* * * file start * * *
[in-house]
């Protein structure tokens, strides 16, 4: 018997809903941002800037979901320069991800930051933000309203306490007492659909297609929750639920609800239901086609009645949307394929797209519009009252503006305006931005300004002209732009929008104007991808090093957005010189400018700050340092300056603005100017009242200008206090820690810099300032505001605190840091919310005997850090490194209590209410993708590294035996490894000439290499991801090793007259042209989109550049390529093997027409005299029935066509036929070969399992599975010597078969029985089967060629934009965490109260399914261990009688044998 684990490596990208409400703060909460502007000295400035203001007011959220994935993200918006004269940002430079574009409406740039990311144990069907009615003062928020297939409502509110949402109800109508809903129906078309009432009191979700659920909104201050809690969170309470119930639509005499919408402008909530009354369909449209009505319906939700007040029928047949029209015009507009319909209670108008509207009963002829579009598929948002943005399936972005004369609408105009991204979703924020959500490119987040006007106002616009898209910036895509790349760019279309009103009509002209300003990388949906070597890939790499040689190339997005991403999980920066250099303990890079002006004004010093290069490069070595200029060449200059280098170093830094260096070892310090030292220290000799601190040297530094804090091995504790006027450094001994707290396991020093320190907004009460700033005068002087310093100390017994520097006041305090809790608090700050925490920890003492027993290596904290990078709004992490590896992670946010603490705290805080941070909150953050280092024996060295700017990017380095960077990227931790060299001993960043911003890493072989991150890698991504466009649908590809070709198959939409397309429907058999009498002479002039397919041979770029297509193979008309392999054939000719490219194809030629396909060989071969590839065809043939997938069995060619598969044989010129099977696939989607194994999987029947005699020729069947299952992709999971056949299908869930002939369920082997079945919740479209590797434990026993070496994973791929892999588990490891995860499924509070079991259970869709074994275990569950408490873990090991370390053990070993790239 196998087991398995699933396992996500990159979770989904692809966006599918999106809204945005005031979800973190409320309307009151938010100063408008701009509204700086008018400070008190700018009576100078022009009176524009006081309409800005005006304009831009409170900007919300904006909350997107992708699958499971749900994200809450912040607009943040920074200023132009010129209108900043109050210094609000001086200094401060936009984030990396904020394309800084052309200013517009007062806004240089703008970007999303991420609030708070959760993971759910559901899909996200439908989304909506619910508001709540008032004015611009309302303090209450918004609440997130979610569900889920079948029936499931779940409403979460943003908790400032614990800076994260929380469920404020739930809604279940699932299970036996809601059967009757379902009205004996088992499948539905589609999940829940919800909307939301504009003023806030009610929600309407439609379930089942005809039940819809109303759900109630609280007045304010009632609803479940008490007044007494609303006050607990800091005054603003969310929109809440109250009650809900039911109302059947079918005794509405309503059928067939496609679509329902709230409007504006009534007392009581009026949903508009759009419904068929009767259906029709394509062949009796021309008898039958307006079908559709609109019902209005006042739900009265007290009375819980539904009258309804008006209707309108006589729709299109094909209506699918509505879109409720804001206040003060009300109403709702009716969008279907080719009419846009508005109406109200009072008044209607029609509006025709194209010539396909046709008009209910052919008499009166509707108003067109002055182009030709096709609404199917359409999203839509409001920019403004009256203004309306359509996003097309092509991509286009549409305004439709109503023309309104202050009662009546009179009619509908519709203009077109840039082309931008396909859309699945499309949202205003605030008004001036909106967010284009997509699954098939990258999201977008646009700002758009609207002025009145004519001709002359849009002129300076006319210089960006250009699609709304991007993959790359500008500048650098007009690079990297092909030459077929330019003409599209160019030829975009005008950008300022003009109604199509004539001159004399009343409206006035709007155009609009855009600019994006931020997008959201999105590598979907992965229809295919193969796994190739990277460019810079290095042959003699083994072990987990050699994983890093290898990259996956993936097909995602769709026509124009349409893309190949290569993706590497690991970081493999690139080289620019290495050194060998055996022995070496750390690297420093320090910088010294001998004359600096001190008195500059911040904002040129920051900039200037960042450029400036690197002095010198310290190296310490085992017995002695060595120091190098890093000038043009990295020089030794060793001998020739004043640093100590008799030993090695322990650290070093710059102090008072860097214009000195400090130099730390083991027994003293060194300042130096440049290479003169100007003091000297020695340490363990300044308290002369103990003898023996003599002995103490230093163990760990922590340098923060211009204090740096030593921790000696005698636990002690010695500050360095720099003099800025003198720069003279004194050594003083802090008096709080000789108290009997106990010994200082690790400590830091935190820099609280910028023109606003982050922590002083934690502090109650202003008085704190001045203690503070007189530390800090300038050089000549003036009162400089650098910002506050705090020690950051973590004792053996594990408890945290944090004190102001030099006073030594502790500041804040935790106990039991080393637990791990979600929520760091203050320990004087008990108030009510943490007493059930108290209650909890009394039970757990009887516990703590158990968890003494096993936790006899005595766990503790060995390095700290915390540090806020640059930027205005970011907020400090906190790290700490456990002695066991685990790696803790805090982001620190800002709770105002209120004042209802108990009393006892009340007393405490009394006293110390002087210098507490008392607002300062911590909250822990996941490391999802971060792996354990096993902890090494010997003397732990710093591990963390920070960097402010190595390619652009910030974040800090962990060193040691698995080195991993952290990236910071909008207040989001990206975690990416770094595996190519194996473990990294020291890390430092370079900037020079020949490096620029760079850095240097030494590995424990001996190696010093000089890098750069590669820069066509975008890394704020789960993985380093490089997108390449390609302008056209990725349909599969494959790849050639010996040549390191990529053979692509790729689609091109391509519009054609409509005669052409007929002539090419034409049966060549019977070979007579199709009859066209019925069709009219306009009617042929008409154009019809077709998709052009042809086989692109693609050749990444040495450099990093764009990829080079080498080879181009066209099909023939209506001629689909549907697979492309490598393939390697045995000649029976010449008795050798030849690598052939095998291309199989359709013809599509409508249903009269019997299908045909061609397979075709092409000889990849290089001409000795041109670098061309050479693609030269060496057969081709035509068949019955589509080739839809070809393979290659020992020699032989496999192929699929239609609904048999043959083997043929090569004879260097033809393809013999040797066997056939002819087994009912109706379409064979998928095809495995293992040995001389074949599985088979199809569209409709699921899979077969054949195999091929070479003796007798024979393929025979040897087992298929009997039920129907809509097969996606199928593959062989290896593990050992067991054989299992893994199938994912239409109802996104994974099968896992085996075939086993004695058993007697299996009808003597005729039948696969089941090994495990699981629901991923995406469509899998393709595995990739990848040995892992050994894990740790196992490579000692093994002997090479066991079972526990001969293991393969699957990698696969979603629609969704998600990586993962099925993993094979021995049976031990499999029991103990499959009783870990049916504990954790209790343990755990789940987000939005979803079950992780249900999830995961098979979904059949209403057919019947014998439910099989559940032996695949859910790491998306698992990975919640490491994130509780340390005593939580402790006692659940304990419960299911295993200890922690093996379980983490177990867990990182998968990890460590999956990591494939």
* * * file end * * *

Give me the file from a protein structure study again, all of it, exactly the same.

[in-house]
């Protein structure tokens, strides 16, 4: 018997809903941002800037979901320069991800930051933000309203306490007492659909297609929750639920609800239901086609009645949307394929797209519009009252503006305006931005300004002209732009929008104007991808090093957005010189400018700050340092300056603005100017009242200008206090820690810099300032505001605190840091919310005997850090490194209590209410993708590294035996490894000439290499991801090793007259042209989109550049390529093997027409005299029935066509036929070969399992599975010597078969029985089967060629934009965490109260399914261990009688044998 684990490596990208409400703060909460502007000295400035203001007011959220994935993200918006004269940002430079574009409406740039990311144990069907009615003062928020297939409502509110949402109800109508809903129906078309009432009191979700659920909104201050809690969170309470119930639509005499919408402008909530009354369909449209009505319906939700007040029928047949029209015009507009319909209670108008509207009963002829579009598929948002943005399936972005004369609408105009991204979703924020959500490119987040006007106002616009898209910036895509790349760019279309009103009509002209300003990388949906070597890939790499040689190339997005991403999980920066250099303990890079002006004004010093290069490069070595200029060449200059280098170093830094260096070892310090030292220290000799601190040297530094804090091995504790006027450094001994707290396991020093320190907004009460700033005068002087310093100390017994520097006041305090809790608090700050925490920890003492027993290596904290990078709004992490590896992670946010603490705290805080941070909150953050280092024996060295700017990017380095960077990227931790060299001993960043911003890493072989991150890698991504466009649908590809070709198959939409397309429907058999009498002479002039397919041979770029297509193979008309392999054939000719490219194809030629396909060989071969590839065809043939997938069995060619598969044989010129099977696939989607194994999987029947005699020729069947299952992709999971056949299908869930002939369920082997079945919740479209590797434990026993070496994973791929892999588990490891995860499924509070079991259970869709074994275990569950408490873990090991370390053990070993790239 196998087991398995699933396992996500990159979770989904692809966006599918999106809204945005005031979800973190409320309307009151938010100063408008701009509204700086008018400070008190700018009576100078022009009176524009006081309409800005005006304009831009409170900007919300904006909350997107992708699958499971749900994200809450912040607009943040920074200023132009010129209108900043109050210094609000001086200094401060936009984030990396904020394309800084052309200013517009007062806004240089703008970007999303991420609030708070959760993971759910559901899909996200439908989304909506619910508001709540008032004015611009309302303090209450918004609440997130979610569900889920079948029936499931779940409403979460943003908790400032614990800076994260929380469920404020739930809604279940699932299970036996809601059967009757379902009205004996088992499948539905589609999940829940919800909307939301504009003023806030009610929600309407439609379930089942005809039940819809109303759900109630609280007045304010009632609803479940008490007044007494609303006050607990800091005054603003969310929109809440109250009650809900039911109302059947079918005794509405309503059928067939496609679509329902709230409007504006009534007392009581009026949903508009759009419904068929009767259906029709394509062949009796021309008898039958307006079908559709609109019902209005006042739900009265007290009375819980539904009258309804008006209707309108006589729709299109094909209506699918509505879109409720804001206040003060009300109403709702009716969008279907080719009419846009508005109406109200009072008044209607029609509006025709194209010539396909046709008009209910052919008499009166509707108003067109002055182009030709096709609404199917359409999203839509409001920019403004009256203004309306359509996003097309092509991509286009549409305004439709109503023309309104202050009662009546009179009619509908519709203009077109840039082309931008396909859309699945499309949202205003605030008004001036909106967010284009997509699954098939990258999201977008646009700002758009609207002025009145004519001709002359849009002129300076006319210089960006250009699609709304991007993959790359500008500048650098007009690079990297092909030459077929330019003409599209160019030829975009005008950008300022003009109604199509004539001159004399009343409206006035709007155009609009855009600019994006931020997008959201999105590598979907992965229809295919193969796994190739990277460019810079290095042959003699083994072990987990050699994983890093290898990259996956993936097909995602769709026509124009349409893309190949290569993706590497690991970081493999690139080289620019290495050194060998055996022995070496750390690297420093320090910088010294001998004359600096001190008195500059911040904002040129920051900039200037960042450029400036690197002095010198310290190296310490085992017995002695060595120091190098890093000038043009990295020089030794060793001998020739004043640093100590008799030993090695322990650290070093710059102090008072860097214009000195400090130099730390083991027994003293060194300042130096440049290479003169100007003091000297020695340490363990300044308290002369103990003898023996003599002995103490230093163990760990922590340098923060211009204090740096030593921790000696005698636990002690010695500050360095720099003099800025003198720069003279004194050594003083802090008096709080000789108290009997106990010994200082690790400590830091935190820099609280910028023109606003982050922590002083934690502090109650202003008085704190001045203690503070007189530390800090300038050089000549003036009162400089650098910002506050705090020690950051973590004792053996594990408890945290944090004190102001030099006073030594502790500041804040935790106990039991080393637990791990979600929520760091203050320990004087008990108030009510943490007493059930108290209650909890009394039970757990009887516990703590158990968890003494096993936790006899005595766990503790060995390095700290915390540090806020640059930027205005970011907020400090906190790290700490456990002695066991685990790696803790805090982001620190800002709770105002209120004042209802108990009393006892009340007393405490009394006293110390002087210098507490008392607002300062911590909250822990996941490391999802971060792996354990096993902890090494010997003397732990710093591990963390920070960097402010190595390619652009910030974040800090962990060193040691698995080195991993952290990236910071909008207040989001990206975690990416770094595996190519194996473990990294020291890390430092370079900037020079020949490096620029760079850095240097030494590995424990001996190696010093000089890098750069590669820069066509975008890394704020789960993985380093490089997108390449390609302008056209990725349909599969494959790849050639010996040549390191990529053979692509790729689609091109391509519009054609409509005669052409007929002539090419034409049966060549019977070979007579199709009859066209019925069709009219306009009617042929008409154009019809077709998709052009042809086989692109693609050749990444040495450099990093764009990829080079080498080879181009066209099909023939209506001629689909549907697979492309490598393939390697045995000649029976010449008795050798030849690598052939095998291309199989359709013809599509409508249903009269019997299908045909061609397979075709092409000889990849290089001409000795041109670098061309050479693609030269060496057969081709035509068949019955589509080739839809070809393979290659020992020699032989496999192929699929239609609904048999043959083997043929090569004879260097033809393809013999040797066997056939002819087994009912109706379409064979998928095809495995293992040995001389074949599985088979199809569209409709699921899979077969054949195999091929070479003796007798024979393929025979040897087992298929009997039920129907809509097969996606199928593959062989290896593990050992067991054989299992893994199938994912239409109802996104994974099968896992085996075939086993004695058993007697299996009808003597005729039948696969089941090994495990699981629901991923995406469509899998393709595995990739990848040995892992050994894990740790196992490579000692093994002997090479066991079972526990001969293991393969699957990698696969979603629609969704998600990586993962099925993993094979021995049976031990499999029991103990499959009783870990049916504990954790209790343990755990789940987000939005979803079950992780249900999830995961098979979904059949209403057919019947014998439910099989559940032996695949859910790491998306698992990975919640490491994130509780340390005593939580402790006692659940304990419960299911295993200890922690093996379980983490177990867990990182998968990890460590999956990591494939």